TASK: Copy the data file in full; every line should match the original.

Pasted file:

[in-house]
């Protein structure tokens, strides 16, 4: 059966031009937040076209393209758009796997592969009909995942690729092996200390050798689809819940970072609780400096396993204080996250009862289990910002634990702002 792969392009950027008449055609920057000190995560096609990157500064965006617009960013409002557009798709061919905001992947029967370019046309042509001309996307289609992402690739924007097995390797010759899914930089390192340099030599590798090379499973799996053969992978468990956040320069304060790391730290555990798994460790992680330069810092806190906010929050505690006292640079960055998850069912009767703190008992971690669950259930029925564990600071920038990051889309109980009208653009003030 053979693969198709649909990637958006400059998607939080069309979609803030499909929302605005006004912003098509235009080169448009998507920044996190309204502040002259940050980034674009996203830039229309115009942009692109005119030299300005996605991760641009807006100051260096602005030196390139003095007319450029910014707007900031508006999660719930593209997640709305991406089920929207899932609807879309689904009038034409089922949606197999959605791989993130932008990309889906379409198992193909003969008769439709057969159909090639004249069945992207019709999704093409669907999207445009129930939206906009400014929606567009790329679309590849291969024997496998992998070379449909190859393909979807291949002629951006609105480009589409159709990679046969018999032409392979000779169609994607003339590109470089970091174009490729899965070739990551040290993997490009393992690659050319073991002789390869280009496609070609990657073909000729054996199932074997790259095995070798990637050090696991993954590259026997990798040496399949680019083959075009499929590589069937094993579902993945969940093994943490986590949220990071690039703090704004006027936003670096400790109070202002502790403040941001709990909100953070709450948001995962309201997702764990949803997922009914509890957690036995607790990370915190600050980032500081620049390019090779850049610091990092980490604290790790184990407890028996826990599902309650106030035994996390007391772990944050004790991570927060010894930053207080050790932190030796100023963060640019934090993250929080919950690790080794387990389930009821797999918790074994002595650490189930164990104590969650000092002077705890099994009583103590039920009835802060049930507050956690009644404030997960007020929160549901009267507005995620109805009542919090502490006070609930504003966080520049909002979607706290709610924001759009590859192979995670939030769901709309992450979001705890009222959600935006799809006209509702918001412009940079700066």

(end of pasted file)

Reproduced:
[in-house]
């Protein structure tokens, strides 16, 4: 059966031009937040076209393209758009796997592969009909995942690729092996200390050798689809819940970072609780400096396993204080996250009862289990910002634990702002 792969392009950027008449055609920057000190995560096609990157500064965006617009960013409002557009798709061919905001992947029967370019046309042509001309996307289609992402690739924007097995390797010759899914930089390192340099030599590798090379499973799996053969992978468990956040320069304060790391730290555990798994460790992680330069810092806190906010929050505690006292640079960055998850069912009767703190008992971690669950259930029925564990600071920038990051889309109980009208653009003030 053979693969198709649909990637958006400059998607939080069309979609803030499909929302605005006004912003098509235009080169448009998507920044996190309204502040002259940050980034674009996203830039229309115009942009692109005119030299300005996605991760641009807006100051260096602005030196390139003095007319450029910014707007900031508006999660719930593209997640709305991406089920929207899932609807879309689904009038034409089922949606197999959605791989993130932008990309889906379409198992193909003969008769439709057969159909090639004249069945992207019709999704093409669907999207445009129930939206906009400014929606567009790329679309590849291969024997496998992998070379449909190859393909979807291949002629951006609105480009589409159709990679046969018999032409392979000779169609994607003339590109470089970091174009490729899965070739990551040290993997490009393992690659050319073991002789390869280009496609070609990657073909000729054996199932074997790259095995070798990637050090696991993954590259026997990798040496399949680019083959075009499929590589069937094993579902993945969940093994943490986590949220990071690039703090704004006027936003670096400790109070202002502790403040941001709990909100953070709450948001995962309201997702764990949803997922009914509890957690036995607790990370915190600050980032500081620049390019090779850049610091990092980490604290790790184990407890028996826990599902309650106030035994996390007391772990944050004790991570927060010894930053207080050790932190030796100023963060640019934090993250929080919950690790080794387990389930009821797999918790074994002595650490189930164990104590969650000092002077705890099994009583103590039920009835802060049930507050956690009644404030997960007020929160549901009267507005995620109805009542919090502490006070609930504003966080520049909002979607706290709610924001759009590859192979995670939030769901709309992450979001705890009222959600935006799809006209509702918001412009940079700066």